4) There will always be differences of opinion over how far poetry is or must be fragmentary in utterance and ambiguous in meaning in comparison with other forms of speech. I did not deny that Heidegger cites important and often great poetry. My quarrel was with his tendency to treat it as an exclusively privileged mode of truth telling.

5) When I accuse Heidegger of ignoring the conditions under which the understanding of Being may be approached, it is not because I have not followed the path of his thought back from the printed page to the experience of being in the world, but because I find his account of the relationship between man, language and reality unsatisfactory. Language is the realm of symbols devised by man to articulate equivalent experiences given in reality. Serving the purposes of articulation and communication, language mediates between the psyche of the speaker and the logos of the spoken, reality which the Greeks called physis. The balance is delicate and truth is lost whenever emphasis is placed to excess either on the pole of psychic coherence or on the self revealing nature of the physic. These are respectively the mistakes of the rationalist and the natural mystic (a term I use to distinguish the type from the genuine recipient of supernatural vision). Heidegger seems to me to be a philosopher of such natural mysticism, a mysticism which is false because its emphasis on immediate revelation is not appropriate to the natural, abstractive function of language which operates inevitably through conceptualisation and the creation of symbols answering to the reality of an intelligible but strictly speechless world.

Yours, etc.

Dear Sir

Professor Davie's persuasive article (PNR 9) took me, as it must have taken several others, to Jack Clemo's Confessions of a Rebel. It is difficult to disagree with Professor Davie's main point: the more Clemo's work is read, the more puzzling it is to see one of Britain's most original talents being ignored. I understand, however, that a BBC documentary on Clemo is in preparation; this may help to bring Clemo some of the attention he deserves.

With Harry Williams (Letters, PNR 10), I can only thank Professor Davie for drawing attention to a work of startling perception and honesty. However, with Mr Williams too, I wonder if three somewhat peripheral pages deserve such concentrated attention as are lavished on them by Professor Davie. I would have thought Clemo's critique of the British educational system far more relevant, the power of his prose of more literary interest, and his journey from perversity to sanity of greater psychological and indeed human interest. Clemo also has a warm, self-mocking humour, which dances out at the most unexpected moments.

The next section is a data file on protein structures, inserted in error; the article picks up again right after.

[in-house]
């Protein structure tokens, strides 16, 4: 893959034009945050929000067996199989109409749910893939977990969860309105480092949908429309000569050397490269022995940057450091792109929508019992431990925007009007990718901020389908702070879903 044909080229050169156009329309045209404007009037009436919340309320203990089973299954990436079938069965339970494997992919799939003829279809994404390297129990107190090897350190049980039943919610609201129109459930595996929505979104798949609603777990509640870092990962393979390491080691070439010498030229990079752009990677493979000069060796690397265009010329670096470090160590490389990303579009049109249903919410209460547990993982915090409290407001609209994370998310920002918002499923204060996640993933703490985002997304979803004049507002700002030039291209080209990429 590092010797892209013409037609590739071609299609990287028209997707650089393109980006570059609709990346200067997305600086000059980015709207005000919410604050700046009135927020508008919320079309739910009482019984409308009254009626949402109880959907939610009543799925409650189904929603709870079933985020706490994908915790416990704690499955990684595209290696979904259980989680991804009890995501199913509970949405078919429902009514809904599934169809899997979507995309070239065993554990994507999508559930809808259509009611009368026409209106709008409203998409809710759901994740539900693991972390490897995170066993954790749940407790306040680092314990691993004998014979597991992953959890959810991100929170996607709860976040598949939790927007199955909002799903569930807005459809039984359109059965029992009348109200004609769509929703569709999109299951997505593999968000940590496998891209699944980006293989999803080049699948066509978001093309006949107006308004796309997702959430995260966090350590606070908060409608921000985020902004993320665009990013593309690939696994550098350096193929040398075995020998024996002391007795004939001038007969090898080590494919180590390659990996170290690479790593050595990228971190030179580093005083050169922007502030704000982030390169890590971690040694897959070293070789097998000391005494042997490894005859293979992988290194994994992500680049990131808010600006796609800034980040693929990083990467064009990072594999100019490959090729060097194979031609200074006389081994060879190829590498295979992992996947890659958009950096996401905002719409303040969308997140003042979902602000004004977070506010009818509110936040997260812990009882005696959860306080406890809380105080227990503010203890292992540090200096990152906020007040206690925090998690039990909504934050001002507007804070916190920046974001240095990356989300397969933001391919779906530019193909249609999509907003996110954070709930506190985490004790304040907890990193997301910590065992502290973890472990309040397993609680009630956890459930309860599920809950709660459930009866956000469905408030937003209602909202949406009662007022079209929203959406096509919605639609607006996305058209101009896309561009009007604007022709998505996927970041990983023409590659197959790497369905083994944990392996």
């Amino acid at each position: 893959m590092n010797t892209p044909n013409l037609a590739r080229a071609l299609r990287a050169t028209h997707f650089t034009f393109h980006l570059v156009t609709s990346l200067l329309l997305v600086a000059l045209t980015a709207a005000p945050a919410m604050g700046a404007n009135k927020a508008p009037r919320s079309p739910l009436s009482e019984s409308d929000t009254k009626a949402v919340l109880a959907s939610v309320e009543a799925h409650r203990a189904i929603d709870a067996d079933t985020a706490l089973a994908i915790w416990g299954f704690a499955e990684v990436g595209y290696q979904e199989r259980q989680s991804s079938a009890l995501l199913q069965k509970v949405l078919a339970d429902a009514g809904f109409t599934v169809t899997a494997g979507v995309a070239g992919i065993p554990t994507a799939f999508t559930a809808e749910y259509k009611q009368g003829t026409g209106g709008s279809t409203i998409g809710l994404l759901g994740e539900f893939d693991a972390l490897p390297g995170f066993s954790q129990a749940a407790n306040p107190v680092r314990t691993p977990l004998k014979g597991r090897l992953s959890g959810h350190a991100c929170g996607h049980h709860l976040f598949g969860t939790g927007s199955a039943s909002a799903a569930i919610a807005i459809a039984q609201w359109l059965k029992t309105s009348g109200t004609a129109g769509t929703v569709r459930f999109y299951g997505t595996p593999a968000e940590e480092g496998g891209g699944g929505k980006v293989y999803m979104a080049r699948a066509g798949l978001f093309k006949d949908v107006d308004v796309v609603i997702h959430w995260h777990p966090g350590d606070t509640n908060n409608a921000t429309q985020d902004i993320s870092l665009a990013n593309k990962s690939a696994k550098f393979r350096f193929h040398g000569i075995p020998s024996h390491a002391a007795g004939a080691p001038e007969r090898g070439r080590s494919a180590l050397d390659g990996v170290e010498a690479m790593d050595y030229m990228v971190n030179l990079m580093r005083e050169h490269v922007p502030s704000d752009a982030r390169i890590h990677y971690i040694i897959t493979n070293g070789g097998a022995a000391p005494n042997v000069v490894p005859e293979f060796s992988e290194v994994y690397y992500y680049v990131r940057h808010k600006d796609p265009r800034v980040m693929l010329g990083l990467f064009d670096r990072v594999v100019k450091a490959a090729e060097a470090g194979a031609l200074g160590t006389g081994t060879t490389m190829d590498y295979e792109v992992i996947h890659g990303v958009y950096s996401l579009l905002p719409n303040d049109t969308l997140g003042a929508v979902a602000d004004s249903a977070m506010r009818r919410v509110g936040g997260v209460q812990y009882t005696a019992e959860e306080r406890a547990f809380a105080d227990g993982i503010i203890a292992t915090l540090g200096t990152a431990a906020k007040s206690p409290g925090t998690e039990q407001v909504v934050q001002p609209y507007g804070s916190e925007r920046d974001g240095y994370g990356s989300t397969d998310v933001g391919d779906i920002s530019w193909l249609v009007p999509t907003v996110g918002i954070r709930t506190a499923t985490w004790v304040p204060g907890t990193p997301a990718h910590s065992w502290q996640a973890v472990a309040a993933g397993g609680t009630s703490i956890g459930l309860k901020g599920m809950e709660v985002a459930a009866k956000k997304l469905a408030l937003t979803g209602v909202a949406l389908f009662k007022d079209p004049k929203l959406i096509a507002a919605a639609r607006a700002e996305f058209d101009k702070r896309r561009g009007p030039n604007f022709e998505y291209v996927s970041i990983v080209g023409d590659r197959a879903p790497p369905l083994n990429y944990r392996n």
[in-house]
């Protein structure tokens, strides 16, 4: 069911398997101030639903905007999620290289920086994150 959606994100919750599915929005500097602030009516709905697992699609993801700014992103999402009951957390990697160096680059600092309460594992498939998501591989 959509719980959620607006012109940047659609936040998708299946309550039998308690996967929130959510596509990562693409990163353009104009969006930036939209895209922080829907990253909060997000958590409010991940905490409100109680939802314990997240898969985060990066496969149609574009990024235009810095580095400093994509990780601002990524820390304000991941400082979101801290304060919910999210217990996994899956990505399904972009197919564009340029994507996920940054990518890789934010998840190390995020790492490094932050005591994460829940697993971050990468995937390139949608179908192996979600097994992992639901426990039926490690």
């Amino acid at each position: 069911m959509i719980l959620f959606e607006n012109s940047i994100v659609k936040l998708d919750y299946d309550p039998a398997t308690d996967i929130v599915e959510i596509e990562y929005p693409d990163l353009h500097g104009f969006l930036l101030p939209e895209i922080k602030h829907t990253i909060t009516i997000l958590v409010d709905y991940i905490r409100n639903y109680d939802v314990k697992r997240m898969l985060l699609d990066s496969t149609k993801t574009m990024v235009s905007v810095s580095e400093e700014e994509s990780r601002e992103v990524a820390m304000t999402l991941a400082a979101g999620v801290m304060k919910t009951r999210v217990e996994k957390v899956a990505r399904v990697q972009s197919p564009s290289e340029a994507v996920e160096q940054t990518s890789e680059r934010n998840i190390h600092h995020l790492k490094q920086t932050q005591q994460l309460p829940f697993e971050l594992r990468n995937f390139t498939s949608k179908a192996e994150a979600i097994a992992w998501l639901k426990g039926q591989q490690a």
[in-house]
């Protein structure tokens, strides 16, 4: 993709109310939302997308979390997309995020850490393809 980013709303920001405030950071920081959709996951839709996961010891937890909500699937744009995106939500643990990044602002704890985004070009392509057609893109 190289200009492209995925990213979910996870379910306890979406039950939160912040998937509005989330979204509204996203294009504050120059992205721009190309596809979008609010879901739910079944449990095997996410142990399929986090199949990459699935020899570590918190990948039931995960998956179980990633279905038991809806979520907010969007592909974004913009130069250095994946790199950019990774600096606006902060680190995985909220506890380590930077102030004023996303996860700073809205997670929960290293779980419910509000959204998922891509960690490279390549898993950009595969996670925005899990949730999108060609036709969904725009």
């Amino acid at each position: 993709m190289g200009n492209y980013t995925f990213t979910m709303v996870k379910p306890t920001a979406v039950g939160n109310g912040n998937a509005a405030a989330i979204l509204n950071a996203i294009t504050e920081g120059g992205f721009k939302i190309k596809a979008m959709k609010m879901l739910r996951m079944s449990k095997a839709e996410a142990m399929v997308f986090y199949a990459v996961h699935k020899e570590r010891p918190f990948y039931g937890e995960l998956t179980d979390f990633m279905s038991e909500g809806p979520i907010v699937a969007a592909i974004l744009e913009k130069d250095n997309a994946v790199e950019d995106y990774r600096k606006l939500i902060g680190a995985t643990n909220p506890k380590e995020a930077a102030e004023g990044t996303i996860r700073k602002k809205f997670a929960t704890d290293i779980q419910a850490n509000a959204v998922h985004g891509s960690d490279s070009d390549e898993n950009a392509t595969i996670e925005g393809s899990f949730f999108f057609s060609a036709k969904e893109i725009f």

From a formal point of view what is striking about Confessions of a Rebel is Clemo's certainty regarding the inner life. What a contrast to the self-doubting that is fashionable in autobiography today! Not merely fashionable, however, for our hurried and harried generation has lost the time and perhaps the ability for the sort of introspection that has been so fruitfully inflicted on Clemo.

Delightful as it is, the greatest value of Confessions of a Rebel lies in its provision of invaluable background material to Clemo's neglected but award-winning novel, Wilding Graft, and in the way it supplements his other autobiographical volume, The Invading Gospel.

No, Mr Williams, Clemo is not only a poet-his poetry, his novels, and his autobiographical writings originate in and introduce us to one imaginative world. And it is the stark and rugged texture of Clemo's life which powers the world, rich in its leanness, that is created and celebrated in all his work.

Yours, etc.


Dear Sir

It is disingenuous of Michael Schmidt (Editorial, PNR 10) to assert his brand of 'commitment' and then to summon as his justifying texts: Burke, Goldsmith, Coleridge. Each a Tory! Come clean, then: is PNR a Tory journal or not?

Yours, etc.
Birkenhead, Merseyside

[Michael Schmidt writes: The 'Toryism' of Goldsmith, Burke and Coleridge would hardly be recognised by the party that nowadays sports that name. It is worth recalling that the editorial also quoted Michael Hamburger-hardly a Tory-and drew illustrative examples for contexts other than the English. The short answer, then, is No. ]

This item is taken from PN Review 11, Volume 6 Number 3, January - February 1980.